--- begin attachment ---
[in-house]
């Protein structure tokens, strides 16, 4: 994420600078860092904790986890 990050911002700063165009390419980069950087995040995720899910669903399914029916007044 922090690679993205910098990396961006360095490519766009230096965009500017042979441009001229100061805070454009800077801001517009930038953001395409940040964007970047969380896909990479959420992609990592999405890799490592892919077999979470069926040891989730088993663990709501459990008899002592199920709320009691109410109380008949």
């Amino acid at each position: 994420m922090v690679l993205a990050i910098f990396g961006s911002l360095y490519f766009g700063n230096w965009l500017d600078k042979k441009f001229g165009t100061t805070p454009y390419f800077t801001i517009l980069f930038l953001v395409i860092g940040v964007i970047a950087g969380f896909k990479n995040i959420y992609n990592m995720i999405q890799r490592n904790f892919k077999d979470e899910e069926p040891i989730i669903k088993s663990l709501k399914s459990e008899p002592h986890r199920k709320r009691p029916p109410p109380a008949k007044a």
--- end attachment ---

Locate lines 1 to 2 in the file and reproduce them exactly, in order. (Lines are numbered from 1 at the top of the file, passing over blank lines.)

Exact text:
[in-house]
């Protein structure tokens, strides 16, 4: 994420600078860092904790986890 990050911002700063165009390419980069950087995040995720899910669903399914029916007044 922090690679993205910098990396961006360095490519766009230096965009500017042979441009001229100061805070454009800077801001517009930038953001395409940040964007970047969380896909990479959420992609990592999405890799490592892919077999979470069926040891989730088993663990709501459990008899002592199920709320009691109410109380008949």